“When the band was first starting, [original drummer] Adrian Guerra and I were like ‘we need a vocalist, neither of us are really vocalists, we should get Erik Moggridge, he’s a great vocalist!’ He was, at the time, just moving to Portland, Oregon, from San Francisco, and we were in Seattle. None of us knew each other very well, and he was like, ‘I’m trying with you guys, but I don’t want to move to Seattle, I don’t know who you guys are really,’” Dylan smiles. “He was like, ‘What if I just did a guest spot?’ So we did ‘Rows (Of Endless Waves)’ on the first album Longing and it was awesome. We just were like, ‘Let’s do another one on the next record’ and then he just kind of became this third auxiliary member. I remember saying ‘what if we made a collaboration record?’ [This] was originally just going to be a Bell Witch and Aerial Ruin full collaboration. What if we just make that its own band? And we imagine it as this is what the band would have turned into had he been the lead singer, way back in 2009 when we were working on that song with him. If he had moved to Seattle when we started the band, I think the Stygian Bough record is a pretty good representation of what would have happened with that. So our idea now is, let’s just let the Stygian Bough go in that direction and Bell Witch will go off in its own direction.”

Dylan reveals that Stygian Bough: Volume Two is already in the works, but for now, the Future Shadow triptych really does feel like the logical conclusion of the sound Bell Witch have been steadily evolving over the past decade.

“I think when Adrian and I were approving the masters for Longing, we were listening, and were thinking these almost feel like we were rushing the songs, they feel a little faster than we practice them, and I think we were probably just a little nervous recording, as anyone can be.

“We were trying to give attention when we were recording Four Phantoms to let things breathe a little bit more, as they do when we’re playing it live or when we’re rehearsing it. I think we just both developed musically, and as performers in a way that we could do that more, and the tempo started to get a little more loose, and it just developed in that direction. Then when Jesse and I started writing Mirror Reaper, it was like, let’s keep trying to do this, let’s try to expand on this loose, wavering tempo thing. I mean, ironically, he has a background of playing in really fast grindcore, death metal, punk rock bands, so it was a polar opposite from what he was used to doing. But he grabbed it so quick…he was just a natural. I think that’s been the trajectory all along, and I think that we probably would have been doing something like this even if no one ever listened to Mirror Reaper.”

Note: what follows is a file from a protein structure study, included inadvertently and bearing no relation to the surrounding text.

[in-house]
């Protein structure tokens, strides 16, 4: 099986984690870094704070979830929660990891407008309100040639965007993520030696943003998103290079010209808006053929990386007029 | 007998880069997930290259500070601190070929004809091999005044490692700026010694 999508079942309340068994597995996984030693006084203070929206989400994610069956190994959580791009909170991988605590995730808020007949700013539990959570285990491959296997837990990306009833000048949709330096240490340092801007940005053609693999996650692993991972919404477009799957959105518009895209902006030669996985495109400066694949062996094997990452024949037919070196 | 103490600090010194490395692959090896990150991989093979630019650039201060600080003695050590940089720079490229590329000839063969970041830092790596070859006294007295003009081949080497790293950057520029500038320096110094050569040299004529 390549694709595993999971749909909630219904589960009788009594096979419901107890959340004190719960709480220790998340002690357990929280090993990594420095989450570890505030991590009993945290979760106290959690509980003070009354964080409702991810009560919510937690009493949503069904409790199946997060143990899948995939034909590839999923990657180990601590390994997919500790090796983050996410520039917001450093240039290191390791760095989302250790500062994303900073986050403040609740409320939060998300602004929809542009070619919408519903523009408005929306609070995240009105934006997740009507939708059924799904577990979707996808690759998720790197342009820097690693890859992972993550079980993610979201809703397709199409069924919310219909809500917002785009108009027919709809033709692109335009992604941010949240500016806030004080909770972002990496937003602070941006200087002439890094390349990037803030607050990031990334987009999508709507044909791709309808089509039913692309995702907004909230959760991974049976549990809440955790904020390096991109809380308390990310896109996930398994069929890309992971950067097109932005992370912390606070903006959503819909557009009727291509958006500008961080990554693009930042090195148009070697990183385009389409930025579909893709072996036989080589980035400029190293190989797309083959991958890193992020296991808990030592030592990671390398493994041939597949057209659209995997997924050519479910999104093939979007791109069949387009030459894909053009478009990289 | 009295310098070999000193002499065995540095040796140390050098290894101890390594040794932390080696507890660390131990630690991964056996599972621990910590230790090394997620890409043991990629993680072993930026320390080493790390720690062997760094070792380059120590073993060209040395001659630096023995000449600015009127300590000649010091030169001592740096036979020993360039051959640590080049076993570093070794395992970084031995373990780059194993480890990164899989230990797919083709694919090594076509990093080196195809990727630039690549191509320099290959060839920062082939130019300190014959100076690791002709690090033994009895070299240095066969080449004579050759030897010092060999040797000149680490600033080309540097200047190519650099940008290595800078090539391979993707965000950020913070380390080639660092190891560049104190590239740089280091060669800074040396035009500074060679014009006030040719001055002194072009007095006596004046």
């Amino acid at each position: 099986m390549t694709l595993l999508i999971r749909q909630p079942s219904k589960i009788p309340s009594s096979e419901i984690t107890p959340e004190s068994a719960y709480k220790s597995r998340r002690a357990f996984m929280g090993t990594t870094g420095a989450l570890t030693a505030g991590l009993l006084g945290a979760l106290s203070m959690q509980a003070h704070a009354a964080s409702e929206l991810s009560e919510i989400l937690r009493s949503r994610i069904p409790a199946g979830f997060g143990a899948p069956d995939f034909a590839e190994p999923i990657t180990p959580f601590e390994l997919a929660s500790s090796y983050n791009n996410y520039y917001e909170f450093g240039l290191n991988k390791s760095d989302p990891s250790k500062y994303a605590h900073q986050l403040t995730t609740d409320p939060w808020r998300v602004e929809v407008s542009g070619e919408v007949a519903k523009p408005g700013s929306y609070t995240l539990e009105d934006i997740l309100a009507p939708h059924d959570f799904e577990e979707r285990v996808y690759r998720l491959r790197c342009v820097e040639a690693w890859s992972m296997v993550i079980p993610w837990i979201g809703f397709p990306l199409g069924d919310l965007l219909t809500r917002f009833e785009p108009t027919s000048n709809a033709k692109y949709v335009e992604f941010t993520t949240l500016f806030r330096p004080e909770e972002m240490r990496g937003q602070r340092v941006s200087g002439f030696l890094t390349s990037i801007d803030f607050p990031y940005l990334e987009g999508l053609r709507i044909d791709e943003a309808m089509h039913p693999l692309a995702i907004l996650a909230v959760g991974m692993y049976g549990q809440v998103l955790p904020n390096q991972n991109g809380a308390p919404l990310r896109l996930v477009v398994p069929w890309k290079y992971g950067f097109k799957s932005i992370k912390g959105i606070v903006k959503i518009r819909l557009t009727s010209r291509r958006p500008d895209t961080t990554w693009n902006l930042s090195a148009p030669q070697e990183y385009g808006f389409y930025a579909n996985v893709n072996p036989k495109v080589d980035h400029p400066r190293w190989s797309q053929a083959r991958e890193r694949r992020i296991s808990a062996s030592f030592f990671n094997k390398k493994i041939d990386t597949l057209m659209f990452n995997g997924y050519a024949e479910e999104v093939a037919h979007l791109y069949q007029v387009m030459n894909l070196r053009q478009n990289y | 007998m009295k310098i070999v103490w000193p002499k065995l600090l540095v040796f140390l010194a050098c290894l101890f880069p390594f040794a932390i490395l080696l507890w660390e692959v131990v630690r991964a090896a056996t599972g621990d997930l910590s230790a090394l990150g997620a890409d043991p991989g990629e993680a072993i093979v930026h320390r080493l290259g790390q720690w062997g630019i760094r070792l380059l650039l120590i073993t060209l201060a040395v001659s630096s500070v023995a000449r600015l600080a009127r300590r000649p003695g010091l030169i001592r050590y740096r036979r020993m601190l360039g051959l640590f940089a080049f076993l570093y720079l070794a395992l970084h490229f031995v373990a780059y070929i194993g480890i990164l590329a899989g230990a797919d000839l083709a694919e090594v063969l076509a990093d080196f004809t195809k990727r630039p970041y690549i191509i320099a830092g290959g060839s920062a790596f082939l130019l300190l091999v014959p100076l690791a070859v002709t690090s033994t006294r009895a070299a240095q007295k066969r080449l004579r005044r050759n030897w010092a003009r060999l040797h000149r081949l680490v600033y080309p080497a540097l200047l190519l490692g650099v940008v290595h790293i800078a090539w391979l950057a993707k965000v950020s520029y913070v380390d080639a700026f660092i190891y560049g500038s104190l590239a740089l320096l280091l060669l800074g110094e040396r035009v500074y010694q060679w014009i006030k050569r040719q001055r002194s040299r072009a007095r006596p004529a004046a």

“We put a lot of work into trying to make sure that there were plenty of dynamic shifts throughout it,” he continues. “A challenge in that was that we’re trying to make this one feel like the beginning of a cycle, like a dawn of sorts, or a spring – so we’re trying to make the whole thing just pick up and keep climbing, constantly moving upward and just constantly crescendoing. We’ve put a lot of attention into that, and I’m proud of how it came out – and I think that’s going to set up the next two, to do what they’re going to do all the better.”

Whilst the COVID lockdown afforded the band more time to prepare the next two parts of the trilogy, one wonders if the surreal way it distorted our collective perception of time also played a role in helping the Future Shadow triptych attain its lengthy running time, not to mention its more cathartic atmosphere.

“Especially in the middle, that’s where we were trying to really capture a more angry feel and stray away from things that were more mournful or more pretty,” Dylan agrees. “I think that that was very much from the general indefinite future that was happening with everyone during the pandemic. I can remember just sitting there for days on end poking at parts, demoing stuff on the bass or recording it and listening back, just spending weeks poking at it. That’s interesting…” he pauses for thought. “I hadn’t looked at it in that particular way, but I think that that’s a very fair assessment. Maybe even like right on the money, that’s really interesting.”